Other odds and ends... Jason is now finished with a month of working nights. Hot dog. There were a couple random days thrown in too for various trainings, just to keep his circadian rhythm at its most distressed. I am so glad we'll get to see him anymore at normal hours and in good spirits. He has been working on a new skill: tossing little limes into the air and whacking at them with a knife, hoping to perfectly slice them. Then he squeezes them onto key lime pie. Tonight I received in the mail from my mom a book I have been wanting to own: The Womanly Art of Breastfeeding. Jason said, "Does it have lots of good pictures?"
We had birthdays this week. I'm a year older than he, but for three days each year we're the same age. I am so happy to be spending my life with him. So, so, so happy! Oh sure - it's work, it's effort, it's putting up and shutting up and standing up and trying to resolve things and letting some things stay unresolved. It's ridiculous conversations in which he swears I have been singing one of my favorite childhood songs with a syncopated rhythm since he met me, but now that he hears it on the CD I bought Zoralee, the rhythm isn't actually syncopated. Truth is, I haven't been singing it syncopated; he heard what he wanted to, and his brain filled in the gaps incorrectly. It happens. Anyway, forget about that. Jason is an amazing human being. I am truly honored to be figuring it all out with him.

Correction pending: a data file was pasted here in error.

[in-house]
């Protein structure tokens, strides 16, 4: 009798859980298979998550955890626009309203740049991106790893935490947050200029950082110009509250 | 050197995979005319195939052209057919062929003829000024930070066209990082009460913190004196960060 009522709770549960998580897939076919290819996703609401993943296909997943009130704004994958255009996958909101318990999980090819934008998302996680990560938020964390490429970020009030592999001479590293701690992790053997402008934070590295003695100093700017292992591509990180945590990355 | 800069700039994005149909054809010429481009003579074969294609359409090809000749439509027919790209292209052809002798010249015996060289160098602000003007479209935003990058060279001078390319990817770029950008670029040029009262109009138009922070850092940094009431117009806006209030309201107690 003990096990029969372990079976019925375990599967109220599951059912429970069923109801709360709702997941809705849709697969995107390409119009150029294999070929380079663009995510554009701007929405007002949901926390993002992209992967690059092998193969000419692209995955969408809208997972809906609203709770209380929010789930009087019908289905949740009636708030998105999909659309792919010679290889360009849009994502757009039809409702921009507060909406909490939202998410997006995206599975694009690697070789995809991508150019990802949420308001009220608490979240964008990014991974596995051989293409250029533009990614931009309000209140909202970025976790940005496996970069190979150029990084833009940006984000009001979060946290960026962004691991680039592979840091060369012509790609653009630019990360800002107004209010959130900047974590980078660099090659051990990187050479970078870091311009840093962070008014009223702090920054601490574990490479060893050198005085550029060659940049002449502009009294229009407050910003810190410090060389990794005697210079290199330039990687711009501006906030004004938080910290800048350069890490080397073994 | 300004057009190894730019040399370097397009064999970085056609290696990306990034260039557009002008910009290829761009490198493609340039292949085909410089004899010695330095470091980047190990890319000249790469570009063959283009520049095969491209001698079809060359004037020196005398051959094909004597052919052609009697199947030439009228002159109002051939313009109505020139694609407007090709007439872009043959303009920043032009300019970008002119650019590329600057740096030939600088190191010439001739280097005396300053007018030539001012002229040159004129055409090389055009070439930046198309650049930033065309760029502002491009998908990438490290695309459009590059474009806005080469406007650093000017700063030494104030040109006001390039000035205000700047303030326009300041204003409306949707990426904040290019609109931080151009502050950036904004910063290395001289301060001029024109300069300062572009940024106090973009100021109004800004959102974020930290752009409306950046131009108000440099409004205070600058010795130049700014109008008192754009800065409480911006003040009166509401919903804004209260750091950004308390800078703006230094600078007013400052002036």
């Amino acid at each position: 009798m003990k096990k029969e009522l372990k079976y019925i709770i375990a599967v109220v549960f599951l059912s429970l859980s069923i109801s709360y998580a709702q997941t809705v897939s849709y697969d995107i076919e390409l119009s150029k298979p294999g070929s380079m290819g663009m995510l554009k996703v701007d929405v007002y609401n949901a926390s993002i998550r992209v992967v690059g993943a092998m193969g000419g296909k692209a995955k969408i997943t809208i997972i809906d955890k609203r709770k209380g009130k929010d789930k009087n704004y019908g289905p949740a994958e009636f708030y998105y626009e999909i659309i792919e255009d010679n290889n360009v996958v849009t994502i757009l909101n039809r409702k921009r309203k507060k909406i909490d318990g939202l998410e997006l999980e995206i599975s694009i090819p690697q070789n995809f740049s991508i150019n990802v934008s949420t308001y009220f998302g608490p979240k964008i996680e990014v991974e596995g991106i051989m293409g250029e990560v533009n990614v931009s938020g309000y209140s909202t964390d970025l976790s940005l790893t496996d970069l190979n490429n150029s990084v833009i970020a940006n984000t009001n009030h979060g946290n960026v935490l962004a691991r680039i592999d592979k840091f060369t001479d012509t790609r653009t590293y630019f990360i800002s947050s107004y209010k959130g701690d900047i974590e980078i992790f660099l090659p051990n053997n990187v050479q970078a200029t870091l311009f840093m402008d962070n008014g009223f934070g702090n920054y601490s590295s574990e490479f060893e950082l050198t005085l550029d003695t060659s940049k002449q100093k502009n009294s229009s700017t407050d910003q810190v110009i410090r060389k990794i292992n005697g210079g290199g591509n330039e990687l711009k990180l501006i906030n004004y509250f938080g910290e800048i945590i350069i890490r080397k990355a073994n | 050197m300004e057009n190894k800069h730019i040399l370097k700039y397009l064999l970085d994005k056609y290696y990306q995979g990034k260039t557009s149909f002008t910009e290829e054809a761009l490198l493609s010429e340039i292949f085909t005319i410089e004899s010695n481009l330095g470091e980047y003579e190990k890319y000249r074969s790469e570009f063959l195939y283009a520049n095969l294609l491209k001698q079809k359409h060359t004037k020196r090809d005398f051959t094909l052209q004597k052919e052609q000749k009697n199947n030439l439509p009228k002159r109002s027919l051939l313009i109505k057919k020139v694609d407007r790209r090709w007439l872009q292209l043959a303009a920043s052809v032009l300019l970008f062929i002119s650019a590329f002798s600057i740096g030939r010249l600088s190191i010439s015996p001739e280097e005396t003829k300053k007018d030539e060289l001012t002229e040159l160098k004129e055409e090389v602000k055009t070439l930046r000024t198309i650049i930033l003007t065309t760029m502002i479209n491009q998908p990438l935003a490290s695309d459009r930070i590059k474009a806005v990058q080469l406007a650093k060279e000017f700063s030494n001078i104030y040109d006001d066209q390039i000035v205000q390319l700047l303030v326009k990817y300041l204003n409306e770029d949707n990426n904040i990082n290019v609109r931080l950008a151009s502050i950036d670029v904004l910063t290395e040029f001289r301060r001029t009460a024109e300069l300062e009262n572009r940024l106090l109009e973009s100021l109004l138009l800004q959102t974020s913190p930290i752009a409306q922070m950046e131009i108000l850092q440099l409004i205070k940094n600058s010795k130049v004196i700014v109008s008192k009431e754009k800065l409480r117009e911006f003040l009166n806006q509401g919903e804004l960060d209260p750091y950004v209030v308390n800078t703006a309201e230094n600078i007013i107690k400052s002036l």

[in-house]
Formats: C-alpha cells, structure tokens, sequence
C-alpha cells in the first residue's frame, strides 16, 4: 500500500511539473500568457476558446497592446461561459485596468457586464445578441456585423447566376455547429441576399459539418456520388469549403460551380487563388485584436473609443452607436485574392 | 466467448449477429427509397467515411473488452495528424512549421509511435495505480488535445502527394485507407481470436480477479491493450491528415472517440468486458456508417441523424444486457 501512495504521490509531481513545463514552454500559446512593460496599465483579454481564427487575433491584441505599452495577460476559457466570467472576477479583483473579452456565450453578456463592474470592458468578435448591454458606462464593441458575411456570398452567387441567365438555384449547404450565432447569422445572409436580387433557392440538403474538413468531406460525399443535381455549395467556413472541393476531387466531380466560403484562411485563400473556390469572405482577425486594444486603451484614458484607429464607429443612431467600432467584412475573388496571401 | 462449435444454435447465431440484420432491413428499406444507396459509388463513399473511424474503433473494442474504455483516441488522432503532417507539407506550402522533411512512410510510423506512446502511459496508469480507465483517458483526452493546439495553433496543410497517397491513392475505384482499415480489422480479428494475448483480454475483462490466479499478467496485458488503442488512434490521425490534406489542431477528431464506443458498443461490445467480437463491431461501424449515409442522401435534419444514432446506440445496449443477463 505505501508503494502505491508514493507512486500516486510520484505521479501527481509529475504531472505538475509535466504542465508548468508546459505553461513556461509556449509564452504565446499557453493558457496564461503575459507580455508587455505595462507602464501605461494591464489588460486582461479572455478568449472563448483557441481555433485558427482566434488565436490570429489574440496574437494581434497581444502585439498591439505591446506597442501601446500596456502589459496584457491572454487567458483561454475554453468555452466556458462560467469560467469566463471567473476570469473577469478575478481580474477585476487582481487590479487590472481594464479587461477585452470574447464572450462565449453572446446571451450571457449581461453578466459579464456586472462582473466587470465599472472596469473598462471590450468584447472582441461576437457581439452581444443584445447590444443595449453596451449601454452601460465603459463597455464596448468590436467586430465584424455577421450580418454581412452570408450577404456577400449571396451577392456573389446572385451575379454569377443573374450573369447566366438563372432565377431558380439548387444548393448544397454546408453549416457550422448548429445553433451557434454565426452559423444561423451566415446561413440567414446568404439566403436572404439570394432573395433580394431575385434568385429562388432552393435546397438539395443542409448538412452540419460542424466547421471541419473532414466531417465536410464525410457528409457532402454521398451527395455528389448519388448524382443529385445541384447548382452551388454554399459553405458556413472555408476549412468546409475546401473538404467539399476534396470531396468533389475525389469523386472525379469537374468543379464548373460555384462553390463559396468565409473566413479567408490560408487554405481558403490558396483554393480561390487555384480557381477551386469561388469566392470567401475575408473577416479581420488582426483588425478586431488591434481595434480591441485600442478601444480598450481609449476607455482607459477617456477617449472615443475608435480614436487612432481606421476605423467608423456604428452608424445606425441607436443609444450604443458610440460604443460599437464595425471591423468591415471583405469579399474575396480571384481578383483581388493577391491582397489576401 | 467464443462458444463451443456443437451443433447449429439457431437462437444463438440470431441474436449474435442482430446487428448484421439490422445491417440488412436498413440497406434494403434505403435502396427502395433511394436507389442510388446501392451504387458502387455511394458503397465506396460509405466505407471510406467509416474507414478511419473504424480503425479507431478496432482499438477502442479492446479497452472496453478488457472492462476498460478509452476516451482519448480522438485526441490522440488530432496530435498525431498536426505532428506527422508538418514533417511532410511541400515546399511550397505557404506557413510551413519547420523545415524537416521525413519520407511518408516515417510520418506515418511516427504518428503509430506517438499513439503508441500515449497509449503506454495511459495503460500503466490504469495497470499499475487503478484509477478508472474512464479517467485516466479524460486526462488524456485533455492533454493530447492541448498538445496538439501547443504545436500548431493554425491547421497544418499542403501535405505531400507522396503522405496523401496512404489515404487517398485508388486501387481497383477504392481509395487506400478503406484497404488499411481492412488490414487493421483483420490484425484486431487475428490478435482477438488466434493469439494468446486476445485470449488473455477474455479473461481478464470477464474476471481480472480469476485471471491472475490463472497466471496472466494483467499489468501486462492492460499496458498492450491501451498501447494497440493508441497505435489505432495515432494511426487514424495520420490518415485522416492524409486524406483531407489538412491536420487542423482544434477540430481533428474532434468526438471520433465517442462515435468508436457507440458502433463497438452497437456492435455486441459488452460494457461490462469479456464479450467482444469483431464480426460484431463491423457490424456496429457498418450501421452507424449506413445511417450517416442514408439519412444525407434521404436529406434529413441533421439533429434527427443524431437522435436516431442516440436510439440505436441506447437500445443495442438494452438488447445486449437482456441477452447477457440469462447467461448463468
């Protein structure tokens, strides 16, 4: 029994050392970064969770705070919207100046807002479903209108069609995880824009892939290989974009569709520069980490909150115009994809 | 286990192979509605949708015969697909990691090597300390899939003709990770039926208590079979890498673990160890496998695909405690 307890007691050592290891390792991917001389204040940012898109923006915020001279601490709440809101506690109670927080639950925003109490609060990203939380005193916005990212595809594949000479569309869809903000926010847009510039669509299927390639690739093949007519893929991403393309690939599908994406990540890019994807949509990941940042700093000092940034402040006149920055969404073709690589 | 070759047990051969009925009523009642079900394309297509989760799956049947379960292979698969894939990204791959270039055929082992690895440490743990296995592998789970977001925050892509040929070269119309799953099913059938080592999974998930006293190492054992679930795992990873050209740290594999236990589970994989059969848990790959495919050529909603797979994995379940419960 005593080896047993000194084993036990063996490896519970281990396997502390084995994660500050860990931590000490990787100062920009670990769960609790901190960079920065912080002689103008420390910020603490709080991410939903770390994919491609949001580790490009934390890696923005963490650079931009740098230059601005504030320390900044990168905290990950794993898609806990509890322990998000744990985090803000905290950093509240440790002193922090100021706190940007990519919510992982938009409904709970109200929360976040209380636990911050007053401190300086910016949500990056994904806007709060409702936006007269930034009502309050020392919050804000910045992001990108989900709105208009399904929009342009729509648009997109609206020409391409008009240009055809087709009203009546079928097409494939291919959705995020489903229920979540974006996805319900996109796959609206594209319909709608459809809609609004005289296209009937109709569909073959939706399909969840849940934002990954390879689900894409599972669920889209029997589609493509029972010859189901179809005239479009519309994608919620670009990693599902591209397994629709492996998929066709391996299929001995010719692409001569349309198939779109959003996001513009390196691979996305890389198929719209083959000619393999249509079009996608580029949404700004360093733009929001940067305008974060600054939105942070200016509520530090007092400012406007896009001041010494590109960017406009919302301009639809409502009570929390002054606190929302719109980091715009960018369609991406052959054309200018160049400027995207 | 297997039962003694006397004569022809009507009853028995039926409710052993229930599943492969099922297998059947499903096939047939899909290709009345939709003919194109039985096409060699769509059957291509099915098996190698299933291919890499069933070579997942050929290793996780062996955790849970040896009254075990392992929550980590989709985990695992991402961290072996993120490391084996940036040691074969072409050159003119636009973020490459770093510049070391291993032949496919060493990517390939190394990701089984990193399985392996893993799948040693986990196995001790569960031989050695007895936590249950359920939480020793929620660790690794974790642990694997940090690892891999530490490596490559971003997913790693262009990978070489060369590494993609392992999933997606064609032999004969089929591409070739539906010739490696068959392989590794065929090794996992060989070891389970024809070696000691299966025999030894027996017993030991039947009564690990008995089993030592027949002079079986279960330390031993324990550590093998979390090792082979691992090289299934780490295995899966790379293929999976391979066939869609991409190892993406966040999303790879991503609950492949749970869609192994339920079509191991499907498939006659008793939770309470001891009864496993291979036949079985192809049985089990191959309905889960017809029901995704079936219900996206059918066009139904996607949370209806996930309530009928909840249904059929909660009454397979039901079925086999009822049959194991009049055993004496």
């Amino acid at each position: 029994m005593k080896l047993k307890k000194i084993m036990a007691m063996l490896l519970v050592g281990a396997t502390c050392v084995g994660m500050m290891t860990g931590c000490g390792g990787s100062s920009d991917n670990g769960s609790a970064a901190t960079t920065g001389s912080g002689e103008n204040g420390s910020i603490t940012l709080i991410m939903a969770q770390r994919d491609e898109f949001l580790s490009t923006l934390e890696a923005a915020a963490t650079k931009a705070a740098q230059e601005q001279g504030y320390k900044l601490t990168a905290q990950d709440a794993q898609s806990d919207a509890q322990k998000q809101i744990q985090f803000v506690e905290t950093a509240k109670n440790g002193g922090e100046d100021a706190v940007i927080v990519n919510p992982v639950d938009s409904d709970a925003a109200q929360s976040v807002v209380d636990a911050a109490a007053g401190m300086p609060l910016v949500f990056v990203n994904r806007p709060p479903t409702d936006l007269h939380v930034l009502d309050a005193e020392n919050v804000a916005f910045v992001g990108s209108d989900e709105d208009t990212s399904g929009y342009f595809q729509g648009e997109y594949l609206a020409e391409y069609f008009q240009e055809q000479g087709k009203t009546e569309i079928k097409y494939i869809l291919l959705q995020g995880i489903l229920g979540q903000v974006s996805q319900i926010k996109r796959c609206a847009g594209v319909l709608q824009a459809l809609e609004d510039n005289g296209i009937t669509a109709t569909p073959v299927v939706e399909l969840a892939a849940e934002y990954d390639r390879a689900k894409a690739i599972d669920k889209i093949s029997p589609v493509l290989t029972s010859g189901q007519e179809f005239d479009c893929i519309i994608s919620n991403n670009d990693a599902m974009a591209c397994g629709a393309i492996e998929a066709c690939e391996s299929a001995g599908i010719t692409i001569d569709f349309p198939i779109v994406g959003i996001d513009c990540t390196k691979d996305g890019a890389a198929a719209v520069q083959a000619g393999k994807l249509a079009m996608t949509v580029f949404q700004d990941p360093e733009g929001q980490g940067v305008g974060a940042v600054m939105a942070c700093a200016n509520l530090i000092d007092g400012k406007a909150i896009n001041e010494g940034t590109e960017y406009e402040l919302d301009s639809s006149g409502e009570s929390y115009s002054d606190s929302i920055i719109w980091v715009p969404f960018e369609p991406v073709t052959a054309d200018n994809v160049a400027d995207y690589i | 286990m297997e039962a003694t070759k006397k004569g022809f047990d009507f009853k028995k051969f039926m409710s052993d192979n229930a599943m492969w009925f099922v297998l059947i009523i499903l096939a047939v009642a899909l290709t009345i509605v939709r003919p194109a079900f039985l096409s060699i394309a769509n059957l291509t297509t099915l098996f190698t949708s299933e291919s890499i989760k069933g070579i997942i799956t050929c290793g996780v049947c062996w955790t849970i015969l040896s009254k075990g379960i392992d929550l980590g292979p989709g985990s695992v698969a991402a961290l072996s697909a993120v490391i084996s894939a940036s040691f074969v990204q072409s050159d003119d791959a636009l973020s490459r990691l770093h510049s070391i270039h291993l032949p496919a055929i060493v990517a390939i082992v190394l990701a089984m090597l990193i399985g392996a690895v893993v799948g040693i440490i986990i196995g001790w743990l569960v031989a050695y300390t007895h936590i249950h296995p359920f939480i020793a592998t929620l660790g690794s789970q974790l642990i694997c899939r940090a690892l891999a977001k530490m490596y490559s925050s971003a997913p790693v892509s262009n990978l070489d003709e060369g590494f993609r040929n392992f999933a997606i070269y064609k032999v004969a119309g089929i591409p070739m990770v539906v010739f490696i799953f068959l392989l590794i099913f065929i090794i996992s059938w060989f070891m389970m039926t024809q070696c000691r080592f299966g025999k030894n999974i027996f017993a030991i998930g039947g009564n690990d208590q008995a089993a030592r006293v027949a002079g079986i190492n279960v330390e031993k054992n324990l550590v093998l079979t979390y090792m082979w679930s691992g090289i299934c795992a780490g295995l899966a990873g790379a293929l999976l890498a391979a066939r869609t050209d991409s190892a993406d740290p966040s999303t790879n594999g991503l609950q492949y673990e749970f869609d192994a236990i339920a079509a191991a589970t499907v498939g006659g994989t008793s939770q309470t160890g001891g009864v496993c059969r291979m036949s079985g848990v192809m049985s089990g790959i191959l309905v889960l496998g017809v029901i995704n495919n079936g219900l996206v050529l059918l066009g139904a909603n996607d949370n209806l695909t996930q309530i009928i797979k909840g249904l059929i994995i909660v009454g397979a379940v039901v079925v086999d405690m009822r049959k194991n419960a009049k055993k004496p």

This year we all spent two Same Age Days in San Antonio with Barb, Jason's mom. She had come to visit for nine days, and those were her last two here. We had a heck of a lot of fun, despite the weather being unexpectedly near freezing. We went to the zoo, but learned that the animals were inactive, all cozied up in their houses, so we didn't go in. Zoralee was sleeping when we arrived, so I stayed in the car with her while Jason and Barb got a head start on the Japanese Gardens next door. When Z awoke and looked out the window, she said, "Oh, shoot! I see the zoo!" How sad it was to tell her we weren't going inside! But at the Japanese Gardens there were fish, ducks, and beautiful plants and walkways. And a waterfall. We also ditched our plan to walk on the San Antonio River Walk, which was probably fine since the annual draining of it ended the day before. Lovely timing all around, eh? But we made do. We visited the Alamo. We ate at a great Thai restaurant. We found ourselves sitting in a hotel lobby with 50 strangers, all of us sloppy-haired and in our pajamas, due to a middle of the night fire alarm. And we hit a jackpot shopping center: The Quarry Market. It was a taste of the northwest, and I was brought nearly to tears by the experience. It deserves its own blog post. We made some hearty memories with Barb, or Nana.